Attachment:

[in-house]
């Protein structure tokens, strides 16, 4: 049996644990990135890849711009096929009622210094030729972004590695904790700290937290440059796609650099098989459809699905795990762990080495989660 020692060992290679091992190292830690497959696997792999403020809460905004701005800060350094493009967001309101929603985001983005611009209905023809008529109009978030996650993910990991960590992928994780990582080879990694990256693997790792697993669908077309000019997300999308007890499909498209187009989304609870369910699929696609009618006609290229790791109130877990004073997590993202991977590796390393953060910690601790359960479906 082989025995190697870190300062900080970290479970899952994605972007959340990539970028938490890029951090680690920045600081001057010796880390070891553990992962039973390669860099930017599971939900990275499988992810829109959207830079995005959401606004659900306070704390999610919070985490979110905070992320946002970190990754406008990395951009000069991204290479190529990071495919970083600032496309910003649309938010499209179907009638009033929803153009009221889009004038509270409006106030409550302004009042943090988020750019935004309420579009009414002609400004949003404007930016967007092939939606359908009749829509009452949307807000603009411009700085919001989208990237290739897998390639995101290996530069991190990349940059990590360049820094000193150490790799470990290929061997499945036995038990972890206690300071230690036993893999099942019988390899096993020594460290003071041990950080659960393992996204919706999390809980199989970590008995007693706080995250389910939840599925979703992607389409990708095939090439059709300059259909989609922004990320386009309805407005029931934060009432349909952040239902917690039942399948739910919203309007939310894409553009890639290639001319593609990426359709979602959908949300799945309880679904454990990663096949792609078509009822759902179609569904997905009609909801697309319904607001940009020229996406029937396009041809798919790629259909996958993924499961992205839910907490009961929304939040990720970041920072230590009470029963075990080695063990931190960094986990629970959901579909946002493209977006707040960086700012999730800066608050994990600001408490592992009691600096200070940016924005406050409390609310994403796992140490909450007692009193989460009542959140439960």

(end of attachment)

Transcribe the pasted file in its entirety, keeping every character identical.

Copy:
[in-house]
């Protein structure tokens, strides 16, 4: 049996644990990135890849711009096929009622210094030729972004590695904790700290937290440059796609650099098989459809699905795990762990080495989660 020692060992290679091992190292830690497959696997792999403020809460905004701005800060350094493009967001309101929603985001983005611009209905023809008529109009978030996650993910990991960590992928994780990582080879990694990256693997790792697993669908077309000019997300999308007890499909498209187009989304609870369910699929696609009618006609290229790791109130877990004073997590993202991977590796390393953060910690601790359960479906 082989025995190697870190300062900080970290479970899952994605972007959340990539970028938490890029951090680690920045600081001057010796880390070891553990992962039973390669860099930017599971939900990275499988992810829109959207830079995005959401606004659900306070704390999610919070985490979110905070992320946002970190990754406008990395951009000069991204290479190529990071495919970083600032496309910003649309938010499209179907009638009033929803153009009221889009004038509270409006106030409550302004009042943090988020750019935004309420579009009414002609400004949003404007930016967007092939939606359908009749829509009452949307807000603009411009700085919001989208990237290739897998390639995101290996530069991190990349940059990590360049820094000193150490790799470990290929061997499945036995038990972890206690300071230690036993893999099942019988390899096993020594460290003071041990950080659960393992996204919706999390809980199989970590008995007693706080995250389910939840599925979703992607389409990708095939090439059709300059259909989609922004990320386009309805407005029931934060009432349909952040239902917690039942399948739910919203309007939310894409553009890639290639001319593609990426359709979602959908949300799945309880679904454990990663096949792609078509009822759902179609569904997905009609909801697309319904607001940009020229996406029937396009041809798919790629259909996958993924499961992205839910907490009961929304939040990720970041920072230590009470029963075990080695063990931190960094986990629970959901579909946002493209977006707040960086700012999730800066608050994990600001408490592992009691600096200070940016924005406050409390609310994403796992140490909450007692009193989460009542959140439960």